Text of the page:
$$\hat{\phi}(\overrightarrow{x},t) = (\frac{2}{L})^{\frac{3}{2}}\sum_{n_1,n_2,n_3=1}^{\infty}\hat{\phi}(\overrightarrow{n},t)\sin(\frac{n_1 \pi}{L}x)\sin(\frac{n_2 \pi}{L}y)\sin(\frac{n_3 \pi}{L}z)\tag2$$
where ##\overrightarrow{n} = (n_1,n_2,n_3)##
and ##\overrightarrow{x} = (x,y,z)##

This obeys the Dirichlet boundary condition for a box of dimensions ##[0,L], [0,L], [0,L]##. However, I'm not sure if it encompasses all possible ##\hat{\phi}(\overrightarrow{x},t)## that obey the Dirichlet boundary condition. Is this correct?

I stuck this into the Klein Gordon Equation:
$$(\frac{\partial^2 }{\partial t^2} - \Delta + m^2)\hat{\phi}(\overrightarrow{x},t) =0$$
where ##\Delta## is the Laplacian ##\frac{\partial^2 }{\partial x^2} + \frac{\partial^2 }{\partial y^2} + \frac{\partial^2 }{\partial z^2}##

and obtained
$$\sum_{n_1,n_2,n_3=1}^{\infty}\sin(\frac{n_1 \pi}{L}x)\sin(\frac{n_2 \pi}{L}y)\sin(\frac{n_3 \pi}{L}z)(\frac{\partial^2 }{\partial t^2} - \frac{n^2\pi^2}{L^2} + m^2)\hat{\phi}(\overrightarrow{n},t)=0\tag3$$
where ##n^2 = n_1^2 + n_2^2 + n_3^2##

It looks like this is the form for uncoupled harmonic oscillators of frequency ##\sqrt(m^2-\frac{n^2\pi^2}{L^2})##, uncoupled because the Laplacian ##\Delta## isn't present. But how do I go about reducing this to a Klein Gordon equation form without the ##\sum## and all the ##\sin## functions. If I can prove that every term in the summation in eqn. ##(3)## is equal to zero, I can argue that since the ##\sin## terms cannot be zero for all ##\overrightarrow{x}##, the Klein Gordon equation for uncoupled harmonic oscillators would follow. i.e.,
$$(\frac{\partial^2 }{\partial t^2} - \frac{n^2\pi^2}{L^2} + m^2)\hat{\phi}(\overrightarrow{n},t)=0\tag4$$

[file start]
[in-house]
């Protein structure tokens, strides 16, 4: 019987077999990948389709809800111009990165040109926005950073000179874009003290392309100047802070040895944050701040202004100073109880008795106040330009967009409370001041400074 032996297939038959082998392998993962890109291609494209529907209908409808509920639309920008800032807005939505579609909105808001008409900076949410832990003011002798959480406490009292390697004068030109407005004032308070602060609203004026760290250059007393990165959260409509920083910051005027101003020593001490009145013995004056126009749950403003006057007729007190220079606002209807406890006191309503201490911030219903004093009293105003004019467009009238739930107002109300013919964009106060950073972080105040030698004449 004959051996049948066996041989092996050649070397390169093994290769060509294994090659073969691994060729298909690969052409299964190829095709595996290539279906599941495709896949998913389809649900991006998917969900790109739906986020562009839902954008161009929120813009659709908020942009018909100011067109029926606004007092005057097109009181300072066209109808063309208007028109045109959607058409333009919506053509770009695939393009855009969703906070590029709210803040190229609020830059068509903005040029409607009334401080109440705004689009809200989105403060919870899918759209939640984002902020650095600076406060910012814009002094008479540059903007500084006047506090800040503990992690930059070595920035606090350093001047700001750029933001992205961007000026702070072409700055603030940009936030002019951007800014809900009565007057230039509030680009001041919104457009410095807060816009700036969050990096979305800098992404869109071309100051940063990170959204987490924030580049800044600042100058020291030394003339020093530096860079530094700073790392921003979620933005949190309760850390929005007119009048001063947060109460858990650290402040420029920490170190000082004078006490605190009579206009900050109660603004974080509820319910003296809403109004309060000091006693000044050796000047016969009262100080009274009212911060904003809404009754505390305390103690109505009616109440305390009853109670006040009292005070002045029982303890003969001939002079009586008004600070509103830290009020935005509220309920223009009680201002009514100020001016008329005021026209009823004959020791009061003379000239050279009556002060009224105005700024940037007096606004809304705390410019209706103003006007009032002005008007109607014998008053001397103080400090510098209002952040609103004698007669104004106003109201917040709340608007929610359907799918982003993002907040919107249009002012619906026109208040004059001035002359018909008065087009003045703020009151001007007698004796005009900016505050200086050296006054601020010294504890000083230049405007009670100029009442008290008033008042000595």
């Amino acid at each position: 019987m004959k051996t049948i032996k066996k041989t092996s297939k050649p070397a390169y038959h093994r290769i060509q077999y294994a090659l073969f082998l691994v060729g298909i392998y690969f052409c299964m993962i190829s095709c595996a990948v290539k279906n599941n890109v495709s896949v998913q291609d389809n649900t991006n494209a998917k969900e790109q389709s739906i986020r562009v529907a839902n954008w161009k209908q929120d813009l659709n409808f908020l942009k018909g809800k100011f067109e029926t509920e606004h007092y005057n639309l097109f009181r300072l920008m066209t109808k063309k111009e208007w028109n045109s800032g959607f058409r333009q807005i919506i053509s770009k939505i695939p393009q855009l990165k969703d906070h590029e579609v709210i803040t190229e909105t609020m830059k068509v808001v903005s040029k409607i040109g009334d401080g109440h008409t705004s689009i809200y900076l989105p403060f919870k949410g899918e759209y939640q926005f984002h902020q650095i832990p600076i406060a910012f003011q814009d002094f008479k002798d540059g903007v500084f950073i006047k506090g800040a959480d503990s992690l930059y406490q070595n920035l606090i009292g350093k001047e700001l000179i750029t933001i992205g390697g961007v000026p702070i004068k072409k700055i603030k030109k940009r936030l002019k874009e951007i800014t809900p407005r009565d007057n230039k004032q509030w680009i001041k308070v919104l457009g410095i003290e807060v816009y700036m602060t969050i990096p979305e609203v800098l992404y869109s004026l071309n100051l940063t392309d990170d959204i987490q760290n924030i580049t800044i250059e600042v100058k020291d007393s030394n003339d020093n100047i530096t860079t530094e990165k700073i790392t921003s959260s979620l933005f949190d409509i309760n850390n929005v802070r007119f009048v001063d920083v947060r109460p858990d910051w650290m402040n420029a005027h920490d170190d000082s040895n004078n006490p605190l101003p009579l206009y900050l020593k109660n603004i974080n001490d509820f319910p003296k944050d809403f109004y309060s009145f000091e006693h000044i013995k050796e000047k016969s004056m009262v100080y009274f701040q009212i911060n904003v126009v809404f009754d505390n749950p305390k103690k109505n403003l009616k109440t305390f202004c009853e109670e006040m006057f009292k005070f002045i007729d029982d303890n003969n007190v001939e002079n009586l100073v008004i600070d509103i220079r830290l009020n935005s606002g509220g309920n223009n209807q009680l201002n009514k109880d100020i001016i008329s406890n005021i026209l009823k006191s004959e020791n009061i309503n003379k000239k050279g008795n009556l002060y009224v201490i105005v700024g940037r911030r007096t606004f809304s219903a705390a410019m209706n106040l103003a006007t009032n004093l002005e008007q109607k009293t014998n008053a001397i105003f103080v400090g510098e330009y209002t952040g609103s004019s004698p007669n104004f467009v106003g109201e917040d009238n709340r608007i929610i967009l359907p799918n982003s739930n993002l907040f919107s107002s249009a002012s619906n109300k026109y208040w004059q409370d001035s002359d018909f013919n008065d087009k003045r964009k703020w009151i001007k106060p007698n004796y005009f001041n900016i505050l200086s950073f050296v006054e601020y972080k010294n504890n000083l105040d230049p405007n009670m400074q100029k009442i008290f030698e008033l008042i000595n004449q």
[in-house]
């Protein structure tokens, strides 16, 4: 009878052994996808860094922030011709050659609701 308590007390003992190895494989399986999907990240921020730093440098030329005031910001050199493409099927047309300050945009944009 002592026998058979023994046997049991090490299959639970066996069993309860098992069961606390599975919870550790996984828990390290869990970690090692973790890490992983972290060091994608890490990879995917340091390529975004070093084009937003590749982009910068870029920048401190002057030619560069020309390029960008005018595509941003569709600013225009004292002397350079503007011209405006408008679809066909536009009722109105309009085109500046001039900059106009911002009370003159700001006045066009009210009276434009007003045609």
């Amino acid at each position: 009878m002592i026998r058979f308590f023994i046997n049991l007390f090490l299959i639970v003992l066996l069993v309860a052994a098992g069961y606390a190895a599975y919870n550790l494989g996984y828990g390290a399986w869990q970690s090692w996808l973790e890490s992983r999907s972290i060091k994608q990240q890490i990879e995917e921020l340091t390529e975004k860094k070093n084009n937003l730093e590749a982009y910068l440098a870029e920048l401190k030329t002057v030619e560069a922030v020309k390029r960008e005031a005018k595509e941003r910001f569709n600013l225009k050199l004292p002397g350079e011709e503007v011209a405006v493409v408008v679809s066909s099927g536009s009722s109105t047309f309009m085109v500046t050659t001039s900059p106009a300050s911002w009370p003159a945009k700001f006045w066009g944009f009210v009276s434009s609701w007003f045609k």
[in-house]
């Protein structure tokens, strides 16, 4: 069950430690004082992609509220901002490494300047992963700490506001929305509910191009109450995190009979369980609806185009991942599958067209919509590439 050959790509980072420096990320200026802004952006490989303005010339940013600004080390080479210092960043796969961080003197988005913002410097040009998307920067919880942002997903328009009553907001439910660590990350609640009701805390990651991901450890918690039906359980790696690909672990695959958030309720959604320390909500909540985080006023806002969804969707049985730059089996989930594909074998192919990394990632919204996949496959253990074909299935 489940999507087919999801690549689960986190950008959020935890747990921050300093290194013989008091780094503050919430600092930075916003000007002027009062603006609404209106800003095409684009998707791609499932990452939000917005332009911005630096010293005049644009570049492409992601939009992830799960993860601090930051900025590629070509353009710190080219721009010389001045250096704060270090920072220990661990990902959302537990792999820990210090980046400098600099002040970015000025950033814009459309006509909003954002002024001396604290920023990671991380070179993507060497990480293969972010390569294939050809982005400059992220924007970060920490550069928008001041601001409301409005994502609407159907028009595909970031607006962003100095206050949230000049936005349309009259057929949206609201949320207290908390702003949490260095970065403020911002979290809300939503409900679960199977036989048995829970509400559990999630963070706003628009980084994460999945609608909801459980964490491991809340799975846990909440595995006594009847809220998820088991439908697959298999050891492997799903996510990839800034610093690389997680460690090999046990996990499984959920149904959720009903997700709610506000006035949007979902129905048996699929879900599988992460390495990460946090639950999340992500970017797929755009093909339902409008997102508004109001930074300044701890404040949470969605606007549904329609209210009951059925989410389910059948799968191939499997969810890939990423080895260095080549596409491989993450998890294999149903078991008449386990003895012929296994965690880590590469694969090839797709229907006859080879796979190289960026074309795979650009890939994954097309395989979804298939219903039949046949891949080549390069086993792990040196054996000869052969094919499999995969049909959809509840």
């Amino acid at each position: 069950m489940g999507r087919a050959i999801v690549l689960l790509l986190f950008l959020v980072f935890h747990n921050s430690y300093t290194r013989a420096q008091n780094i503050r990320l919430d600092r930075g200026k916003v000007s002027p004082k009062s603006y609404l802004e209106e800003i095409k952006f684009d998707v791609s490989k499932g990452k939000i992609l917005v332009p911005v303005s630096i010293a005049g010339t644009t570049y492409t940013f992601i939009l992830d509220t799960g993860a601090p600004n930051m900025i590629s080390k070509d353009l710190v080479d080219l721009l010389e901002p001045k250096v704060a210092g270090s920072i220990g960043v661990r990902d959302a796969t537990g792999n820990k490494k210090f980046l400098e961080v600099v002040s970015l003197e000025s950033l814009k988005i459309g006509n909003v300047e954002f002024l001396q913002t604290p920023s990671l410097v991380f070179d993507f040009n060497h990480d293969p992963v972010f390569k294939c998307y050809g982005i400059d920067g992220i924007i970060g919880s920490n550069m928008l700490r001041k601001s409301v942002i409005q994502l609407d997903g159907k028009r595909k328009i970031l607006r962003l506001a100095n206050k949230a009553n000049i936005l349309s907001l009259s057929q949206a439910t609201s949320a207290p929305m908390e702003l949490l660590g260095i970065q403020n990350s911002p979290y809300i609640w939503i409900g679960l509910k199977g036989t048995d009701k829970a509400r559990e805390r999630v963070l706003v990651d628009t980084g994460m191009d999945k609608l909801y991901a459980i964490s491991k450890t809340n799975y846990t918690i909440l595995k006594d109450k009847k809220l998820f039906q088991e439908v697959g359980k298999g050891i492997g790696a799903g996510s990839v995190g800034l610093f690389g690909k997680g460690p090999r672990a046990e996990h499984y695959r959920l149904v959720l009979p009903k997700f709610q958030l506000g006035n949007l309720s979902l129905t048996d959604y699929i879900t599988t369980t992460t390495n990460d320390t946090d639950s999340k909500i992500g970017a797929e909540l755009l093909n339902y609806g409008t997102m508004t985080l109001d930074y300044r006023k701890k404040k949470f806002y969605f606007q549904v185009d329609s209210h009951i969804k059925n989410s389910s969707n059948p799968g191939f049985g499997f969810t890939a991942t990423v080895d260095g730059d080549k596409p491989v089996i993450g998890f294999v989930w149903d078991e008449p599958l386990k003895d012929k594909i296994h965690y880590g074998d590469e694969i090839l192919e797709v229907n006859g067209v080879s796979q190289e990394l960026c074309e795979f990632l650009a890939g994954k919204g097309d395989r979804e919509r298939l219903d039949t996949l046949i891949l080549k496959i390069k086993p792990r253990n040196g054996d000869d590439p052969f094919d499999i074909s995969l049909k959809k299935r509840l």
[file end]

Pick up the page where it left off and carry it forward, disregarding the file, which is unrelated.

But how do I show that each of the terms in the summation must be equal to zero (if at all it is true)?
Your equation (3) must be valid for any choice of ##n_1,n_2## and ##n_3##, right? (with only condition that they are integers and that ##n^2=n_1^2 + n_2^2 +n_3^2##). Therefore pick ##n_1=1,n_2=n_3=0##, for example. This will prove that your equation 4 must be satisfied with ##n=1##. Then you can repeat the argument for any choice of ##n_1,n_2,n_3##, which proves that your equation 4 must be valid for any choice of ##n^2## given as the sum of the squares of three integers.

## 1. What is the Mde decomposition of quantum field in a box?

The Mde decomposition of quantum field in a box is a mathematical technique used to study the behavior of a quantum field confined within a box. It involves breaking down the field into a sum of simple modes or oscillations, which can then be analyzed separately.

## 2. Why is the Mde decomposition important in quantum field theory?

The Mde decomposition is important because it allows us to understand the complex behavior of a quantum field in a more manageable way. By breaking down the field into simpler modes, we can study each mode individually and then combine them to understand the overall behavior of the field.

## 3. How does the Mde decomposition affect the quantization of the field?

The Mde decomposition does not affect the quantization of the field itself, but it provides a useful tool for quantizing the field in a confined system such as a box. By analyzing each mode separately, we can determine the quantized energy levels of the field within the box.

## 4. Can the Mde decomposition be applied to any type of quantum field?

Yes, the Mde decomposition can be applied to any type of quantum field, whether it is a scalar field, spinor field, or vector field. It is a general technique that can be used to study the behavior of any quantum field in a confined system.

## 5. What are the limitations of the Mde decomposition of quantum field in a box?

The Mde decomposition is most useful for studying the behavior of a quantum field in a confined system, such as a box. It may not be as applicable in more complex or open systems. Additionally, the Mde decomposition assumes that the field is homogeneous and isotropic, which may not always be the case in real-world systems.